health care providers who sent the specimens to LabCorp
without advising either Plaintiff that the sample was being
sent to any laboratory testing company. (Id.
¶¶ 121-25, 203-05.) At the time the services were
rendered, none of these Plaintiffs had an express agreement
with LabCorp to pay the list prices LabCorp subsequently
charged. (Id. ¶ 111.) Most
Plaintiffs had health insurance, but the relevant testing
performed by LabCorp was not covered by their policies;
Martyn and Thomas were uninsured. (Id. ¶¶
122, 148, 167, 176, 203, 225-26, 239, 253, 278, 297, 322,
344, 360, 379.) As a result, Plaintiffs were charged
LabCorp's list prices. Some Plaintiffs paid the charges
under protest, while others have refused to pay.
amended complaint expands on the original complaint in this
case that made similar allegations. On March 28, 2018, the
court granted LabCorp's motion to dismiss the original
complaint in a memorandum opinion and order finding that the
allegations failed to state a claim upon which relief could
be granted. See Sullivan v. Lab. Corp. of Am.
Holdings, No. 1:17cv193, 2018 WL 1586471 (M.D. N.C. Mar.
28, 2018). On August 10, 2018, after the court granted leave,
Plaintiffs filed an amended complaint. (Doc. 42.) The amended
complaint brings eleven claims, each on behalf of a putative
class. In Count I, Plaintiffs seek a declaratory judgment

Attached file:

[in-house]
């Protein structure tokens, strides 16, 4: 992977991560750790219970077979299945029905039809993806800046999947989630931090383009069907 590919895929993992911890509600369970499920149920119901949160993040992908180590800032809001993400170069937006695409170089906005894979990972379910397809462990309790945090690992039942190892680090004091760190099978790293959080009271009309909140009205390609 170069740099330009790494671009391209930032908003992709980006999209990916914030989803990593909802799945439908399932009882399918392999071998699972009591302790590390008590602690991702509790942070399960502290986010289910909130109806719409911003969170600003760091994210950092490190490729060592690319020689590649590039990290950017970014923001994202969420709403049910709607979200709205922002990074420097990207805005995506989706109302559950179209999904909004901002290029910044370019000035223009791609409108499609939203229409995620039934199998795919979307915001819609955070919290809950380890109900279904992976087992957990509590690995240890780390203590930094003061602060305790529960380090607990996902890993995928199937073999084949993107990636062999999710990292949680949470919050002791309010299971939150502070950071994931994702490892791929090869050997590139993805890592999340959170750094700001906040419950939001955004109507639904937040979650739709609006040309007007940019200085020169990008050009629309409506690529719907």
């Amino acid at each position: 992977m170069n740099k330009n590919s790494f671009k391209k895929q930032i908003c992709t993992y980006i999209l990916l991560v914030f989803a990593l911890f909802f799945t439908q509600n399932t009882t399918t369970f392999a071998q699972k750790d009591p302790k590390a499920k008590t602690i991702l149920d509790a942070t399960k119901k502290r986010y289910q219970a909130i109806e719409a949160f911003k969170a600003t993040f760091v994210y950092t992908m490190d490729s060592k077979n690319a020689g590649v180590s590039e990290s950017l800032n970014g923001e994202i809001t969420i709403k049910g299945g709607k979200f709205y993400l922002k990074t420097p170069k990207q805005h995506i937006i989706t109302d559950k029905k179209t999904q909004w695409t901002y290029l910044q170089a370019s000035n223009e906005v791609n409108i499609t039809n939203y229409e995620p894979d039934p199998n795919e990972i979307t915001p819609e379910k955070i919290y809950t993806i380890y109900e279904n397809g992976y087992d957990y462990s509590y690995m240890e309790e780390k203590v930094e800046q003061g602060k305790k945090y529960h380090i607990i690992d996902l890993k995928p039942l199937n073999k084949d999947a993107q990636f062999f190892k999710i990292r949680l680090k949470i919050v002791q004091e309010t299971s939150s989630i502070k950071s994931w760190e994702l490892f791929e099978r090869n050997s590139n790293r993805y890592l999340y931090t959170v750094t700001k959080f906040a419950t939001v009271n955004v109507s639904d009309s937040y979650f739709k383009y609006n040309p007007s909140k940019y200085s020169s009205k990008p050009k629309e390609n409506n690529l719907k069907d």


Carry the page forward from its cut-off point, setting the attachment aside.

that they never contractually assented to LabCorp's list
prices, and therefore that LabCorp's right of recovery
against them for the relevant laboratory testing services is
limited to an implied-contract recovery of the
“reasonable value” of the services rendered.
(Id. ¶¶ 466-68.) Further, Plaintiffs seek
a declaration that LabCorp's list prices exceed the
“reasonable value” of its services. (Id.
¶ 470.) In Count II, as to all Plaintiffs who paid
LabCorp's list prices, Plaintiffs seek to recoup the
amounts they paid above the “reasonable value” of
the services rendered. (Id. ¶¶ 480-82.) In
Counts III-XI, Plaintiffs allege that LabCorp's billing
practices violate various consumer protection statutes
prohibiting unfair or deceptive trade practices in North
Carolina, Alabama, California, Florida, Maryland, New Jersey,
Tennessee, and Texas.
now moves to dismiss the amended complaint pursuant to
Federal Rule of Civil Procedure 12(b)(6), largely on the
basis that Plaintiffs have failed to correct the defects of
the original complaint, as laid out in the court's
previous memorandum opinion and order in this case.
Plaintiffs contend in response that they have rectified any
defects in the original complaint by recharacterizing their
implied-contract theory, adding a declaratory judgment claim,
and backing off their earlier insistence that the
“reasonable value” of LabCorp's services is
necessarily the rates LabCorp negotiates with insurers. The
court held argument on July 16, 2019, and the motion is ready
Motion to Dismiss
order to survive a Rule 12(b)(6) challenge, “a
complaint must contain sufficient factual matter, accepted as
true, to ‘state a claim to relief that is plausible on
its face.'” Ashcroft v. Iqbal, 556 U.S.
662, 678 (2009) (quoting Bell Atl. Corp. v. Twombly,
550 U.S. 544, 570 (2007)). “A claim has facial